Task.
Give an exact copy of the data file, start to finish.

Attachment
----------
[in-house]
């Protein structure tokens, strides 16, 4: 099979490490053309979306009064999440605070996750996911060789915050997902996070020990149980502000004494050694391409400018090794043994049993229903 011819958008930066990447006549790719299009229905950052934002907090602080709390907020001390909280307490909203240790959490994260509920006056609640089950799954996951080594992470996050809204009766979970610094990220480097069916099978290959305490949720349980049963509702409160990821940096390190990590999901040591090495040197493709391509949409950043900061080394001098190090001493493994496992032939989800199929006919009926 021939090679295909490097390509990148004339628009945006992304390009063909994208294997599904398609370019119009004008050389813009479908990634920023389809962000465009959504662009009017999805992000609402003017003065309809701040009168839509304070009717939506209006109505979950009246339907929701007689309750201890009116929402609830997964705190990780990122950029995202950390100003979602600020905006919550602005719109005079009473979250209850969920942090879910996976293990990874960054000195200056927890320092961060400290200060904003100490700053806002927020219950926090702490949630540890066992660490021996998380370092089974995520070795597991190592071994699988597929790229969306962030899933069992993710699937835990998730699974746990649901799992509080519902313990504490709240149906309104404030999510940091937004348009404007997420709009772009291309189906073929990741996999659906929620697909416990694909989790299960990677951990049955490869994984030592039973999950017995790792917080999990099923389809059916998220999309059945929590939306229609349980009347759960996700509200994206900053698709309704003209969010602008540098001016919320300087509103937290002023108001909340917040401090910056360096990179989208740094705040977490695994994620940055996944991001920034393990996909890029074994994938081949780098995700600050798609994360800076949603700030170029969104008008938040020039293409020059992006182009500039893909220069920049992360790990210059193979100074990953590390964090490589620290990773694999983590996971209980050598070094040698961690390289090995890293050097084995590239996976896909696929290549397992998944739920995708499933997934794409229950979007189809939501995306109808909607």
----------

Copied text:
[in-house]
């Protein structure tokens, strides 16, 4: 099979490490053309979306009064999440605070996750996911060789915050997902996070020990149980502000004494050694391409400018090794043994049993229903 011819958008930066990447006549790719299009229905950052934002907090602080709390907020001390909280307490909203240790959490994260509920006056609640089950799954996951080594992470996050809204009766979970610094990220480097069916099978290959305490949720349980049963509702409160990821940096390190990590999901040591090495040197493709391509949409950043900061080394001098190090001493493994496992032939989800199929006919009926 021939090679295909490097390509990148004339628009945006992304390009063909994208294997599904398609370019119009004008050389813009479908990634920023389809962000465009959504662009009017999805992000609402003017003065309809701040009168839509304070009717939506209006109505979950009246339907929701007689309750201890009116929402609830997964705190990780990122950029995202950390100003979602600020905006919550602005719109005079009473979250209850969920942090879910996976293990990874960054000195200056927890320092961060400290200060904003100490700053806002927020219950926090702490949630540890066992660490021996998380370092089974995520070795597991190592071994699988597929790229969306962030899933069992993710699937835990998730699974746990649901799992509080519902313990504490709240149906309104404030999510940091937004348009404007997420709009772009291309189906073929990741996999659906929620697909416990694909989790299960990677951990049955490869994984030592039973999950017995790792917080999990099923389809059916998220999309059945929590939306229609349980009347759960996700509200994206900053698709309704003209969010602008540098001016919320300087509103937290002023108001909340917040401090910056360096990179989208740094705040977490695994994620940055996944991001920034393990996909890029074994994938081949780098995700600050798609994360800076949603700030170029969104008008938040020039293409020059992006182009500039893909220069920049992360790990210059193979100074990953590390964090490589620290990773694999983590996971209980050598070094040698961690390289090995890293050097084995590239996976896909696929290549397992998944739920995708499933997934794409229950979007189809939501995306109808909607």